COOH Oleic acta

COOH

10- Hydroxy-octadecerwc acid

COOH

IB-Carboxy-ociadecenotc acid

Figure 6.14 Microsomal omega-oxtdaiioit of Tally acids

Polyunsaturated fatty acids arc oxygenated by microsomal cytochrome P450-en/ymes in numerous additional ways ihat account for only a minute fraction of total metabolism, but may give rise 10 significant physiological and pathological effects. Fpoxidation, ally lie, and bis-allylic hydroxy lat i on, and hydroxy! ation with double bond migration have been described (Oliw, 1994),

Oxidized fatty acids: Stress, exertion, infection, and inflammation increase oxygen free radical generation and in consequence the exposure of unsaturated fatty acids to oxidative reactants. Double bonds in the aeyl moieties of phospholipids, cholesterol esters, and other complex fatty-acid-derived compounds are highly susceptible to oxidaiion upon free radical attack. Considerable amounts of oxidized fatty acids are also taken up when people consume fried foods (Staprans et ul., 1499; Wilson el ul.. 2002) and may lead to an inflated estimate of fatty acid peroxidation. A typical scenario is exposure of phospholipid acyl double bonds in the inner mitochondrial membrane to oxygen free radicals from oxidative phosphorylation reactions. Ensuing reactions may introduce a hydroxy] group adjacent to a trans double bond. Alternatively, a fatty aldehyde is generated. The main products of cholesteryllinoleaie from LDL exposed to monocytes are 9-hydroper-oxyoctadienoic acid and 13-hydropcroxyoctadienoic acid (Foleik and Cathcart, 1994).

The products of oxidized fatty acid metabolism, especially 4-hydroxy-2.3-trans-nonenal (UNE), crotonaldehyde. and inalondialdehyde, are highly reactive and cytotoxic metabolites that react with DM and proteins. Malondialdehyde is also a typical byproduct of prostaglandin synthesis from polyunsaturated faiiy acids. The reaction of malondialdehyde with DNA. identified by the formation of" pyrimido[ 1,2-a]purin-10(311 )-one and other adducts. greatly increases cancer risk (Mamett, 14W), Exposure of LDL to fatty aldehydes interferes with LDL-receptor-mediated clearance and increases lipid deposition in arteries (Tanaga et ul.. 2002), HNF can be conjugated to glutathione (by glutathione transferases A4-4 and 5.8: EC2.5. L18) and then pumped out of the cell by ATP-dependent transport that involves R.LIP76 (Cheng et ul.. 2001 >, Extracellular gamma-glutamyltranspeptidase (EC2.3.2.2) cleaves glutamate from the glutathione moiety and releases the cytotoxic conjugate cysteinvlglycine-4-hydroxy -2,3-trans-nonenal (Enoiu et a I., 2002).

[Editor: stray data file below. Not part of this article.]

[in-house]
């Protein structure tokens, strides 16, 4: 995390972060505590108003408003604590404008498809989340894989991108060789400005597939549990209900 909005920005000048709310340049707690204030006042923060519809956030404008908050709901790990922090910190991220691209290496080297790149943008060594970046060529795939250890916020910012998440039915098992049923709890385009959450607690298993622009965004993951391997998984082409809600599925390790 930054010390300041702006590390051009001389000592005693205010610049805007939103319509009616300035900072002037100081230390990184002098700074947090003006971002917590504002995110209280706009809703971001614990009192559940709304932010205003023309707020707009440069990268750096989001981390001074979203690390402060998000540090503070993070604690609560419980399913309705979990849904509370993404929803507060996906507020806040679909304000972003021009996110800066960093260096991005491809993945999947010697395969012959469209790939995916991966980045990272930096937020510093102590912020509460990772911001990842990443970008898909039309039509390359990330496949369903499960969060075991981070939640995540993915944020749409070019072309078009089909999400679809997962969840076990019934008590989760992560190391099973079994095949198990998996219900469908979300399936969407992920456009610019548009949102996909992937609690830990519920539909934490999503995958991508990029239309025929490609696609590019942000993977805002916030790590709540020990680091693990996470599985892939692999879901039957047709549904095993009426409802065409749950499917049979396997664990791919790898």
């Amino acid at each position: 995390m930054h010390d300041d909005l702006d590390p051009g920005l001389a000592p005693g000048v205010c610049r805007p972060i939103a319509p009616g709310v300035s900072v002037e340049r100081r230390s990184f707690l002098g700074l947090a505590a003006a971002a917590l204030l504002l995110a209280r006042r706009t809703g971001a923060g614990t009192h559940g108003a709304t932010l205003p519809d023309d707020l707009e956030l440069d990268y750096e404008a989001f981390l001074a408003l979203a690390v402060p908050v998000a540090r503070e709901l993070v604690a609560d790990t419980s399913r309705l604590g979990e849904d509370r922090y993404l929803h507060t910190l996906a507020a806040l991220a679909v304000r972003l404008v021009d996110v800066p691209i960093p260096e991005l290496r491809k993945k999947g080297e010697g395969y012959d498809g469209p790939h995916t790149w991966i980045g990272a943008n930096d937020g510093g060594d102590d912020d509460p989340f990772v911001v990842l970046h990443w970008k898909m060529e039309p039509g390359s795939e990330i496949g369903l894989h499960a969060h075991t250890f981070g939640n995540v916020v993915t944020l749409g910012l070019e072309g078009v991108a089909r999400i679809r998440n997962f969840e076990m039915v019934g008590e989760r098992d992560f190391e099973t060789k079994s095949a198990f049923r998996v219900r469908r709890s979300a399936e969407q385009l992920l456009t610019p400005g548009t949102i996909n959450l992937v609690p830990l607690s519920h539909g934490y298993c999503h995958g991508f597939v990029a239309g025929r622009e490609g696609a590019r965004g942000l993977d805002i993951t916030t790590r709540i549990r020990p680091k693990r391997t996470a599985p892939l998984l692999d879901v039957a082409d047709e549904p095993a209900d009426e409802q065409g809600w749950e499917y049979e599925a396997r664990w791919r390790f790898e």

HDL has a very high content of phospholipids with polyunsaturated fatty acids and is thus very susceptible to oxidative damage. Apolipoprotein A-l can terminate fatty acid radical chain reactions by directing the free radicals to core phospholipids and generate fatty aldehydes. Pantoxonase (PON, comprising activities of both arylesterase, EC3.1.1.2, and aryldialky I phosphatase. FC3,1.8.11 cleaves the fatty aldehydes from damaged phospholipids (Ahmed et ul.. 2001), The free fatty aldehydes can then be metabolized as outlined above. Two paraoxonases. PON) and PON3, are primarily associated with apolipoprotein A-l in HDL. The more ubiquitously expressed PON2 provides antioxidant protection for LDL and most tissues (NgtV a!.. 2001). The antioxidant potency of the paraoxonases appears to be distinct from the ability to cleave organophosphates. Paraoxonase activity shows as much as 40-fold \artaiion due to genetic polymorphism and dietary and exogenous factors including vitamin C and E status (Jarvik et at., 2002).

Acetyl-CoA oxidation. Mitochondria are the major site of acetyl-CoA utilization via the tricarboxylic acid (Krebs) cycle. Citrate synthase (EC4.1,3.7) joins acetyl-CoA to

Linoleyl phospholipid

Linoleyl radical

Ocia-9,H-dienyl radical

Octa-9.11-dienyl 13-peroxidyl radical

HO OH

Dihydroxyallylic radical

0c!a-9.n-dienyl 13-peroxidyl

E poxy ally lie radical

E poxy ally lie radical

""VWuA^AA/

Qcta-9,11 -dienyl 13-hydroxyI radical

4-Hydroxynonenal

AAAA-A^yW

13-Hydroxy octa-9.1 1-dienyl

-VVWWVW

Linoleyl phospholipid

-WWWVW'

Linoleyl radical

A/VWWWV"

Linoleyl phospholipid

AA/WWVW'

Linoleyl radical

Figure 6,15 Oxygen free radicals react with unsaturated Tatty acids

0_cvV\AAAAA

4-Hydroxynonenal* containing phospholipid

Paraoxonase (calcium)

a-Hydro*ynonenal

VWVNAAA

HO-CH-O —P—C—C—N—CH, I Hj Hj I OH * * CH;,

Lysophospholipid